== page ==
541 F2d 949 Roger Dileo v. Richard Greenfield, et al.
541 F.2d 949
Roger diLEO, Appellant,
Richard GREENFIELD, et al., Appellees.
No. 563, Docket 75-7316.
United States Court of Appeals,
Argued May 13, 1976.
Decided Sept. 1, 1976.
Karl Fleischmann, Hartford, Conn. (Fleischmann & Sherbacow, Hartford, Conn., on the brief), for appellant.
Leo Rosen, Hartford, Conn., for appellees.
Before LUMBARD and TIMBERS, Circuit Judges, and NEWMAN, District Judge.*
LUMBARD, Circuit Judge:
Roger diLeo, formerly a teacher of French and Spanish in a Bloomfield, Connecticut junior high school, appeals from an order of the District Court of Connecticut that upheld his dismissal by the Bloomfield Board of Education. The district court found that notification to diLeo of the basis for his termination had cured any vagueness in the provisions of the statute under which he had been dismissed. We hold that the statute at issue is not unconstitutionally vague as applied and therefore affirm the result reached by the district court.
Prior to June 1973, diLeo taught in the Bloomfield school system for longer than three years and thereby acquired tenure under Conn.Gen.Stat. § 10-151. As a tenured teacher, diLeo could be terminated only after opportunity for a hearing at which the Board of Education had to prove that he had demonstrated:
"(1) inefficiency or incompetence;
(2) insubordination against reasonable rules of the board of education;
(3) moral misconduct;
(4) disability, as shown by competent medical evidence;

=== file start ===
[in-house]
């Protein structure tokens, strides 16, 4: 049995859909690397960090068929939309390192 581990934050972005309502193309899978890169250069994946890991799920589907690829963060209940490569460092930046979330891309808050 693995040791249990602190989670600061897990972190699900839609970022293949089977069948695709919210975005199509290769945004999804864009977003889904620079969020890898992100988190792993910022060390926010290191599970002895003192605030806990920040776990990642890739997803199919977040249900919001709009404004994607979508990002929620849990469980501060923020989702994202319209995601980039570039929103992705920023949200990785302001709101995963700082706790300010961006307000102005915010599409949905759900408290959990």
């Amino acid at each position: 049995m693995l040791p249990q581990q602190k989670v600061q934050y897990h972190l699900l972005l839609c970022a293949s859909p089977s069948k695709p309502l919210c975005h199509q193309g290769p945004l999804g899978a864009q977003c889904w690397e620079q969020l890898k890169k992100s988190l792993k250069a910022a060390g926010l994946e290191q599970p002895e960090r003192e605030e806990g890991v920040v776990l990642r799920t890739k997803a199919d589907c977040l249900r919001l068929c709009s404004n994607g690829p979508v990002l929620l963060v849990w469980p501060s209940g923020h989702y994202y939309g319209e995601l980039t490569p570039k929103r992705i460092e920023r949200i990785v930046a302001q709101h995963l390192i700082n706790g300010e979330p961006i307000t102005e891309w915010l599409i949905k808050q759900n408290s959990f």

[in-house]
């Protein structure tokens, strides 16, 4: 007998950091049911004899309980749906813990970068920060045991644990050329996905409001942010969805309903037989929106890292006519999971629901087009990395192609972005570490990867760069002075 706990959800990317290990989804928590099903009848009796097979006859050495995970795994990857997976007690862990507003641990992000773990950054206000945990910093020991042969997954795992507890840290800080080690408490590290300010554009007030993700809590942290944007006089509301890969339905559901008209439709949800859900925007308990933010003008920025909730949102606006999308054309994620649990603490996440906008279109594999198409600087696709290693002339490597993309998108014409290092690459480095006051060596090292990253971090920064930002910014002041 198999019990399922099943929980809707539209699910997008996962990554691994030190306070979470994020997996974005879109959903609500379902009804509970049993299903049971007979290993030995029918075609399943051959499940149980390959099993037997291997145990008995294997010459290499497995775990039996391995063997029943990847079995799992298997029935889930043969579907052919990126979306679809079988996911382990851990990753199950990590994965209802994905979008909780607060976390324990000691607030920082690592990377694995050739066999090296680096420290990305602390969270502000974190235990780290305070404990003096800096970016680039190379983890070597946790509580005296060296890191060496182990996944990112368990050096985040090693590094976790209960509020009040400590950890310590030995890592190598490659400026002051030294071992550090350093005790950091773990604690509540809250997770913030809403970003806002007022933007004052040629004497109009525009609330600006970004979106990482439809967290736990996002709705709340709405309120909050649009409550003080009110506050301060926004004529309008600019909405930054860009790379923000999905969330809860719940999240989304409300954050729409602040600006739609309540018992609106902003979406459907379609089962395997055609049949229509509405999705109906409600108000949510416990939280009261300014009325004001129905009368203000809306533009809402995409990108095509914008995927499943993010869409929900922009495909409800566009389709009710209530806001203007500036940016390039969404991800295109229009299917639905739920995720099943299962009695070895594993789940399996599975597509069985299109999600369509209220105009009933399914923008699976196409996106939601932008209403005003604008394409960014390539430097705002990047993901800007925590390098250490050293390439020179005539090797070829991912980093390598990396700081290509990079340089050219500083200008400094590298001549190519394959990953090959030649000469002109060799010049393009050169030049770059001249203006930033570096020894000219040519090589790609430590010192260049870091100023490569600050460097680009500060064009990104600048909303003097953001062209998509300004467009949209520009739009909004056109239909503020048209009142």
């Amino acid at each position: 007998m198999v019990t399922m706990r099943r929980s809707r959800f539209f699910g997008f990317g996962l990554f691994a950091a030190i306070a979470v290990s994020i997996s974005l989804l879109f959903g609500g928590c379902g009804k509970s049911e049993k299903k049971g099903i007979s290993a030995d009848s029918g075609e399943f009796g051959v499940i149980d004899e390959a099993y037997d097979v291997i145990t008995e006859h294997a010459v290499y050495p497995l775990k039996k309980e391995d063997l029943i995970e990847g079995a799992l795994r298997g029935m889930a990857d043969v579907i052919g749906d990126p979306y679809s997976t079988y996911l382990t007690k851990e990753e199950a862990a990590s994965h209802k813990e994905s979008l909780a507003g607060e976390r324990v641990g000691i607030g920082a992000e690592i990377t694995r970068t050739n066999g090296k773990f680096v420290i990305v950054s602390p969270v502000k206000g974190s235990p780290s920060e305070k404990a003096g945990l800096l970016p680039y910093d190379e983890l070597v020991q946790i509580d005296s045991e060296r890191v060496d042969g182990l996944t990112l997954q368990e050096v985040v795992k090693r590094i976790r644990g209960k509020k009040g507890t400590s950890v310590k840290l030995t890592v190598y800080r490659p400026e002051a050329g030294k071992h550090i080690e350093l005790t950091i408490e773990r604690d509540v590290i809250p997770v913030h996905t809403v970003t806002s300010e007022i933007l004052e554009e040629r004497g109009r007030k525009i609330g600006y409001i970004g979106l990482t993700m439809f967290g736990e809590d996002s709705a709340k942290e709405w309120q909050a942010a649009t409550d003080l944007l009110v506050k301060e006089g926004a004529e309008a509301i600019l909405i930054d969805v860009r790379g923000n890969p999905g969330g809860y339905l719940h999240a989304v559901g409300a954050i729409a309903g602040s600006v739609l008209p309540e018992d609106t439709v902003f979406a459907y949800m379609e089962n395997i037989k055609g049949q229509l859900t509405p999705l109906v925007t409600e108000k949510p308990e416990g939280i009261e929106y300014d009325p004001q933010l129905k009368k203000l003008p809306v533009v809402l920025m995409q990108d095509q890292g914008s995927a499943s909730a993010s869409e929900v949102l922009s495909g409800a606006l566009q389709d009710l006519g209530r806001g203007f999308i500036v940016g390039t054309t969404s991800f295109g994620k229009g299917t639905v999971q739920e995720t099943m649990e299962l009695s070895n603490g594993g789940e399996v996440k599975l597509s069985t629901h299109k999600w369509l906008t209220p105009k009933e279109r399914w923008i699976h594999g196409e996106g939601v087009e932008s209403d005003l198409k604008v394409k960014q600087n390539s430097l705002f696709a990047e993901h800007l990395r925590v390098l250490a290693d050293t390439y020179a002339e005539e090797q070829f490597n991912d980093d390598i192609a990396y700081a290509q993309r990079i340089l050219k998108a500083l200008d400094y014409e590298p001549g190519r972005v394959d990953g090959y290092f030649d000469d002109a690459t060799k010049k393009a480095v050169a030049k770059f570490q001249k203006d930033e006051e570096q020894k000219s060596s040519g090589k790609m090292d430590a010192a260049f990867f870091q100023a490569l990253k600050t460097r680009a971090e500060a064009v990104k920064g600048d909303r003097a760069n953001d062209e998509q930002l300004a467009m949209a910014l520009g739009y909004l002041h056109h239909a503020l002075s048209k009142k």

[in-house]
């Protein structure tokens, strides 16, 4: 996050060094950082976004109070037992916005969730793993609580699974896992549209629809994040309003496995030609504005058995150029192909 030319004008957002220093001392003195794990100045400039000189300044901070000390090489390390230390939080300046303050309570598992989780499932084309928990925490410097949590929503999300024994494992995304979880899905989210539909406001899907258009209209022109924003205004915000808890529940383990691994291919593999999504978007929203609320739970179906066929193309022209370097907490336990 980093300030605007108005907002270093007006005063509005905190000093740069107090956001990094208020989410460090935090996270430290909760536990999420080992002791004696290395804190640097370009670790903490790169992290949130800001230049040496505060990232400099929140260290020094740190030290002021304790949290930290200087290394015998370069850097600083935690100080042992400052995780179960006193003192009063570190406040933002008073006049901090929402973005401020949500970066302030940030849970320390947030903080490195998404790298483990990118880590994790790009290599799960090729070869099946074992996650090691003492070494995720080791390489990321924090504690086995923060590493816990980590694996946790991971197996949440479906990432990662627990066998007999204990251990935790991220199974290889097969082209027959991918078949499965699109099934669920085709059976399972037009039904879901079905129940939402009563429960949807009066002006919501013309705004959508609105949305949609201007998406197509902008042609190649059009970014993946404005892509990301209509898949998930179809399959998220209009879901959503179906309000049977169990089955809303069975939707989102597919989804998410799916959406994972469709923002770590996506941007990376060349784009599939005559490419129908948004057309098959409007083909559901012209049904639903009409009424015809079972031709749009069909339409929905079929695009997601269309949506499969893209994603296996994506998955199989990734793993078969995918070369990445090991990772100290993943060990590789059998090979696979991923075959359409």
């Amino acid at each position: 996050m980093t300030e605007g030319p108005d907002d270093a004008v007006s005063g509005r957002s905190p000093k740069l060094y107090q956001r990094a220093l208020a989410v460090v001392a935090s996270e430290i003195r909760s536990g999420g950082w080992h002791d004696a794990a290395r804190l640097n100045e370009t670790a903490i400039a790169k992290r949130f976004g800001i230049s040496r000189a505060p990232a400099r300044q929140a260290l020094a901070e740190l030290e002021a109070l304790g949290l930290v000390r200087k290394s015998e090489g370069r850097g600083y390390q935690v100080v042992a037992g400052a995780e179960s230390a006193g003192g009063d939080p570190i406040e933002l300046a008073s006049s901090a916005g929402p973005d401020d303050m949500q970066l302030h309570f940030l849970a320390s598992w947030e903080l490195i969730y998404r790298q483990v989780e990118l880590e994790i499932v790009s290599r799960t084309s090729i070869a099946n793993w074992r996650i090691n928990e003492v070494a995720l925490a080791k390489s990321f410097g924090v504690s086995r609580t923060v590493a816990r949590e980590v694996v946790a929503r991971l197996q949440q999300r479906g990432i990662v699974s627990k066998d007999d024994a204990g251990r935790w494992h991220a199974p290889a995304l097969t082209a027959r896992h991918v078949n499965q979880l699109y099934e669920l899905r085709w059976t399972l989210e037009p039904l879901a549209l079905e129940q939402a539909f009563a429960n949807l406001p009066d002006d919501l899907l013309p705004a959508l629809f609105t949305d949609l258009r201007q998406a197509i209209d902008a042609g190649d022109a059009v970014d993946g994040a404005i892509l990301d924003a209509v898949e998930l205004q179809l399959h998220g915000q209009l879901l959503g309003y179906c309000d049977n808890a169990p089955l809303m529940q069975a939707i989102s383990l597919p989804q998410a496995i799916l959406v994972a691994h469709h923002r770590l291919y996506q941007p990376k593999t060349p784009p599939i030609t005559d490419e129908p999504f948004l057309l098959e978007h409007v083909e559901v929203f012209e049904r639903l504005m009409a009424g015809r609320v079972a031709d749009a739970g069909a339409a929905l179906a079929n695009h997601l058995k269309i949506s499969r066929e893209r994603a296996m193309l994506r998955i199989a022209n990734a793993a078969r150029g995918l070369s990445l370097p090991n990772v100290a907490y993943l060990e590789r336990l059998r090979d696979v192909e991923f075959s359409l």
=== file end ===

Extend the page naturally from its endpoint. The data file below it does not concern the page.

(5) elimination of the position to which the teacher was appointed, if no other position exists to which he may be appointed if qualified; or
(6) other due and sufficient cause . . ."
Conn.Gen.Stat. § 10-151(b).
On June 21 and July 2, 1973, the Board of Education notified diLeo that his employment would be terminated because he had exhibited "improper conduct towards students on several occasions" sufficient to constitute "other due and sufficient cause" under the statute. After a hearing at which parents testified to diLeo's alleged misconduct, the Board of Education officially terminated appellant's employment.
Thereafter, on September 11, 1973, diLeo instituted a civil rights action against appellees under 42 U.S.C. § 1983. He claimed that § 10-151(b)(6) was unconstitutionally vague, that the notification he had received on June 21 and July 2 failed to give him sufficient notice of the charges against him, and that the hearing that preceded his dismissal had been tainted by hearsay. On motion for summary judgment, the district court found that hearsay had been admitted in violation of diLeo's right to due process and ordered a new hearing. The court did not, at that time, address appellant's other claims or order his reinstatement.
New hearings were held May 20 and June 5, 1974.1 The Superintendent of Schools testified that he had received numerous complaints concerning appellant's classroom conduct and apparent lack of concern for the education or emotions of his pupils. Delegations of students had visited the Superintendent to inform him of the deteriorating conditions in appellant's classes and sixty-two students had signed a petition, which was submitted to the principal of the school, stating that they were not learning anything from diLeo. Meetings between school administrators and appellant failed to ameliorate the situation. One student testified that after his mother had complained to school administrators, diLeo derided him in front of his classmates and on other occasions refused to assist the student with classwork. There was also testimony that on several occasions appellant made comments with sexual connotations to students, thereby embarrassing students before their peers. Further evidence revealed that diLeo had not completed a lesson plan book and consistently refused to answer students' questions or to explain ambiguous textbook material. DiLeo did not testify at the hearing and refused the offer of a continuance to prepare a response.